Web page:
Anticipating the excuse

Paul Krugman finally produces what was always a totally predictable excuse for the failure of the Obama stimulus package:

It’s crucial to keep state and local government in mind when you hear people ranting about runaway government spending under President Obama. Yes, the federal government is spending more, although not as much as you might think. But state and local governments are cutting back. And if you add them together, it turns out that the only big spending increases have been in safety-net programs like unemployment insurance, which have soared in cost thanks to the severity of the slump. That is, for all the talk of a failed stimulus, if you look at government spending as a whole you see hardly any stimulus at all. And with federal spending now trailing off, while big state and local cutbacks continue, we’re going into reverse.

Krugman’s excuse for the failure of the Bush (2008) and Obama (2009) stimuli isn’t even new. Consider the following passage from a brilliant book written by an astonishingly handsome author more than one year ago:

Ironically, there is no shortage of historical examples to support the idea that even those who nominally subscribe to an empirical approach don’t hesitate to abandon their empiricism when the data doesn’t support their theories. Consider, for example, how two decades of failing mainstream economic policies in Japan have no more caused mainstream economists to conclude that their theories are incorrect than 70 years of economic failure in the Soviet Union caused socialist economists to abandon Marxism. Some excuse is always found to explain away the theory’s failure and rationalize its continued application; if the fiscal stimulus was not too small or too late, then the interest rate hikes were too large or too early. If the federal government’s expansionary efforts were unsuccessful during the New Deal, then it must have been due to their being overwhelmed by the contractionary policies of the state and local governments.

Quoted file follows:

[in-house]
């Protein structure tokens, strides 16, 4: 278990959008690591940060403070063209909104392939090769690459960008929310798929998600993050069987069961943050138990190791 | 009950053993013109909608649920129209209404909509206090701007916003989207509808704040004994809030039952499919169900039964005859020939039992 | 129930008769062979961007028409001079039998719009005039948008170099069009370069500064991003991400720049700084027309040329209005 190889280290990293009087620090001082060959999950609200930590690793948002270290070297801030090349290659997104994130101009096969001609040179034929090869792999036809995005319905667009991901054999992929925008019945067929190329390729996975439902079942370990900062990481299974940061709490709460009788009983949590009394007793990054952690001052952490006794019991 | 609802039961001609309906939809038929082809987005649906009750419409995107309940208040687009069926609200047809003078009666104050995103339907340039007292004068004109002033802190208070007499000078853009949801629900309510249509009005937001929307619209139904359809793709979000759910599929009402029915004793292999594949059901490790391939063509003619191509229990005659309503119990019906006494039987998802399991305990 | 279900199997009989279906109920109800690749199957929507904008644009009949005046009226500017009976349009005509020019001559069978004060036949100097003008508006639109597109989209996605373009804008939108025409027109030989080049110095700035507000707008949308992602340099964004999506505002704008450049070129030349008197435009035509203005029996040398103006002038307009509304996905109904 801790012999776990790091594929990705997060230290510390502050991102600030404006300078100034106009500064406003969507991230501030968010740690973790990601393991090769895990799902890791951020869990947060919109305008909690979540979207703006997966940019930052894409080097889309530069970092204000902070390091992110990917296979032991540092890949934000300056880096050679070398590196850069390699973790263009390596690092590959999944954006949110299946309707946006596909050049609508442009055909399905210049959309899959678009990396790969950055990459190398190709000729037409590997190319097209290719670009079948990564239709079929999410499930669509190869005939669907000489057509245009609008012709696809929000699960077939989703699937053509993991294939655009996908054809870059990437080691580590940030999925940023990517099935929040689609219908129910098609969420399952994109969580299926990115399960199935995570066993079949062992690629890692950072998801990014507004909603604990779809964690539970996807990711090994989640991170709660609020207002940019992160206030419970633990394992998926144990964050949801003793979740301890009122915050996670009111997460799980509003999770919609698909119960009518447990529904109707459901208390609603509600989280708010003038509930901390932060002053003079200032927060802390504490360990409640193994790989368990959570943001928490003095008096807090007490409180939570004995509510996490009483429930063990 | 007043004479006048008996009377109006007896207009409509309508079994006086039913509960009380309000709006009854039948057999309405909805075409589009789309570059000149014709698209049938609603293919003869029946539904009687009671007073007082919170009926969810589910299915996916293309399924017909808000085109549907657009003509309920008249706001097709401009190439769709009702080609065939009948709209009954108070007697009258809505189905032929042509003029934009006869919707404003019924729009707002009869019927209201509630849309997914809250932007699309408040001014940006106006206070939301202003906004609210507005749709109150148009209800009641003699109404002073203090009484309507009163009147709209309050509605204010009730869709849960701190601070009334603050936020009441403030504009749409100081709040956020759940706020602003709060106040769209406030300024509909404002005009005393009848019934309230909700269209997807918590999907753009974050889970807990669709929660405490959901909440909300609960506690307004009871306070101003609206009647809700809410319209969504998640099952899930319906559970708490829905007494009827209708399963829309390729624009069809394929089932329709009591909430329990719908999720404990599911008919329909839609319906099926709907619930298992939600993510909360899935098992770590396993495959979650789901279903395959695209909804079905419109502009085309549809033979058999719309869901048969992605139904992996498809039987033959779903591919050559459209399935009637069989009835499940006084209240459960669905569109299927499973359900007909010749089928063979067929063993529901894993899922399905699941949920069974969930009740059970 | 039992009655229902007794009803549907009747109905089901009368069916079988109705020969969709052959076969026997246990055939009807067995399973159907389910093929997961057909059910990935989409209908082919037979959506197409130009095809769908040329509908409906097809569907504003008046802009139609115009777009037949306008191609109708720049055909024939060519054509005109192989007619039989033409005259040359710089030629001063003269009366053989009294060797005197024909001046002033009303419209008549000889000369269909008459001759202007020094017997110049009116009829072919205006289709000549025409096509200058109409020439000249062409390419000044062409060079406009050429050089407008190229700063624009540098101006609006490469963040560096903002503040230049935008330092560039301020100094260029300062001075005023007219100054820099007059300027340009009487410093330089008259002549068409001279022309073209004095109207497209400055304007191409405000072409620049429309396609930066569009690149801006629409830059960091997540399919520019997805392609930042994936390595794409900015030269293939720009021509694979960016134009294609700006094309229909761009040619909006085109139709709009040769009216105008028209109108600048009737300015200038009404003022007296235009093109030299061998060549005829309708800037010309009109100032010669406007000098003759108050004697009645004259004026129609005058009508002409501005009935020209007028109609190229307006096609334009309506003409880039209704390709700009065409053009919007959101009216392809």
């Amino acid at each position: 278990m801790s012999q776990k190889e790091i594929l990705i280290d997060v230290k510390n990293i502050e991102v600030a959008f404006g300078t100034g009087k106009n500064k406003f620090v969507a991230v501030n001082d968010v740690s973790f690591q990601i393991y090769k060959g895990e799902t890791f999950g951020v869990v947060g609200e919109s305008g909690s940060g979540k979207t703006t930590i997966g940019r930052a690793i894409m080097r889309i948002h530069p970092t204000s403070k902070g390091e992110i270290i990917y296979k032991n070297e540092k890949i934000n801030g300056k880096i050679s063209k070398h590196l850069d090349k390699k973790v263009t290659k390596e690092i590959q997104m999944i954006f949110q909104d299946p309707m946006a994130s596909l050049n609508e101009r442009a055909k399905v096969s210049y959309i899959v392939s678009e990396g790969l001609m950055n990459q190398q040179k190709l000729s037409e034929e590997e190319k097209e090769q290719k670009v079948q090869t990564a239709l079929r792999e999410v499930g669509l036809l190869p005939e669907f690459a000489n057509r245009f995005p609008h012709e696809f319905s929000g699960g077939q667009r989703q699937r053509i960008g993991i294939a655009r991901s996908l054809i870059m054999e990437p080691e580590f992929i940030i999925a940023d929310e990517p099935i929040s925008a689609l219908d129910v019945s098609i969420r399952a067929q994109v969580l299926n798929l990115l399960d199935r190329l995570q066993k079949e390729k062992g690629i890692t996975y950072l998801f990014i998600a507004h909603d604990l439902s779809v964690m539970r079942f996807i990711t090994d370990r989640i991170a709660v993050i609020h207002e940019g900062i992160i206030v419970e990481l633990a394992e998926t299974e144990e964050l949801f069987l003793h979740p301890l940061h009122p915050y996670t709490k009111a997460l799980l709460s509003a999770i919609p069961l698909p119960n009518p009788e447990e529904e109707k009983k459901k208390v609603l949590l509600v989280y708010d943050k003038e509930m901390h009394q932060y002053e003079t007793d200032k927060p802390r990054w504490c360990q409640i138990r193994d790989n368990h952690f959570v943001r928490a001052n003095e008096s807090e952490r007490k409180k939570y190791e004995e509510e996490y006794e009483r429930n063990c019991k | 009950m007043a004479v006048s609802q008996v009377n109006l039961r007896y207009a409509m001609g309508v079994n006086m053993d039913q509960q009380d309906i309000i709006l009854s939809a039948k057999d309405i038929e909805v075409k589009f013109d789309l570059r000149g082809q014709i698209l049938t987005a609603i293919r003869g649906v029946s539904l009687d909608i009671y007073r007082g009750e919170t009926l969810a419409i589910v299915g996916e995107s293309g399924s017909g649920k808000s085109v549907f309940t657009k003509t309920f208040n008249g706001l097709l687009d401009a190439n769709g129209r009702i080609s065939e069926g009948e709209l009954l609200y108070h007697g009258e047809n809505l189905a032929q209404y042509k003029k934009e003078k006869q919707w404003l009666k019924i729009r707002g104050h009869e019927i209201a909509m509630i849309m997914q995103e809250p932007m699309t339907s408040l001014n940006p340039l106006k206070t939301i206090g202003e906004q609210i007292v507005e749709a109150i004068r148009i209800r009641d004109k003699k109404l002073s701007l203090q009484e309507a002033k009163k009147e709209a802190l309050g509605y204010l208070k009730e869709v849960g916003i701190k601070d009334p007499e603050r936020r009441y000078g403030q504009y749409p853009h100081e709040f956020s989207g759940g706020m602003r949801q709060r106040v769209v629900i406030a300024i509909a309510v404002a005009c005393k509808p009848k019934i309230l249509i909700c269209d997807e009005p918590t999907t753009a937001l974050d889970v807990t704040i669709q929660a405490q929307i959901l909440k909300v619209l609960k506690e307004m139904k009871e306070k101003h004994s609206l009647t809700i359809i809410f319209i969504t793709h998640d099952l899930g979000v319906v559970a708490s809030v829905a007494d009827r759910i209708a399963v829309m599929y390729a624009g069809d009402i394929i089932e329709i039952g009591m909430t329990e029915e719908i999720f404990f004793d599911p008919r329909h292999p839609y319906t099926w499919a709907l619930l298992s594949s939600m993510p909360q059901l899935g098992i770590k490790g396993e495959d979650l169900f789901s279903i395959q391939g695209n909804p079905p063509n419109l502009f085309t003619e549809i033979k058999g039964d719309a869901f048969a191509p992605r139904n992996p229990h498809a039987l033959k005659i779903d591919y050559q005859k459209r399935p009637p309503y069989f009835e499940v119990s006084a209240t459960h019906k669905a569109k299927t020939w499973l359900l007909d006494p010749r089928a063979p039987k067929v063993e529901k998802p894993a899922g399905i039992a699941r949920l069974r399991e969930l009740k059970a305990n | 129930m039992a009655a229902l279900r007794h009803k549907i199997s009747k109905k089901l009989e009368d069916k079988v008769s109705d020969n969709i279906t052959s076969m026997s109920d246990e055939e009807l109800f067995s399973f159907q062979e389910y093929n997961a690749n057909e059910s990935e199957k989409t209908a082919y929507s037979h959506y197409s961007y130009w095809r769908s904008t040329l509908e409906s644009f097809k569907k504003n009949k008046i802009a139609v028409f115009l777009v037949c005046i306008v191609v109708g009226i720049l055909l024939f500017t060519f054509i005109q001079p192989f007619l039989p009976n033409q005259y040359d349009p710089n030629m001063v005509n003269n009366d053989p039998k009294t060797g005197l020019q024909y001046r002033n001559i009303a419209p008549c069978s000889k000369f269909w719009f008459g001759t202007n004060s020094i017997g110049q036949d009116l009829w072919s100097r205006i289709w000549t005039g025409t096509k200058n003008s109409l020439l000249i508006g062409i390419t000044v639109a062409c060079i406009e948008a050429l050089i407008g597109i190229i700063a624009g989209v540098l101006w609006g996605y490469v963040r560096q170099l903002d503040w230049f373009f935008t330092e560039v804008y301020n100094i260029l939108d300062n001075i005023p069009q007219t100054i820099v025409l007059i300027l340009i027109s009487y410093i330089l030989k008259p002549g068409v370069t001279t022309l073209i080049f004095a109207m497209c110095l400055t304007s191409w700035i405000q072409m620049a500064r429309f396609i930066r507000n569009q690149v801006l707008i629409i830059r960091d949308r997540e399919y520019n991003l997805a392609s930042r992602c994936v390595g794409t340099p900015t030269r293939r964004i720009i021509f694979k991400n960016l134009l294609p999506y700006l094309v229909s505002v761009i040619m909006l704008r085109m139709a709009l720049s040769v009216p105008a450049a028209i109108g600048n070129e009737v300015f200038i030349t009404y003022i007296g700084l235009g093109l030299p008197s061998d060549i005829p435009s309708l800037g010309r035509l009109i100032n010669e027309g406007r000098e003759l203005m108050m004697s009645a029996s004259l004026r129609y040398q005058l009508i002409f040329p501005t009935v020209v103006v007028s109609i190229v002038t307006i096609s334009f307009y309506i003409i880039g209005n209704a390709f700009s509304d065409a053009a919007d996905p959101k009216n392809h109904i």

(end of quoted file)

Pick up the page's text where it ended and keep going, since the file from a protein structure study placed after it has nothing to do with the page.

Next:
The Return of the Great Depression, 134

There’s really no reason to read Paul Krugman’s columns when you can read this blog and anticipate what he’s going to be writing one year later. Because Neo-Keynesians never learn from the inevitable failures of their economic models. In the Telegraph today, Ambrose Evans-Pritchard writes: “In Japan itself core CPI deflation has reached -1.5pc, the lowest since the great fiasco began 20 years ago. 10-year yields fell briefly below 1pc last week. Premier Naoto Kan has begun to talk of yet another stimulus package. “The time has come to examine whether it is necessary for us take some kind of action,” he said.”

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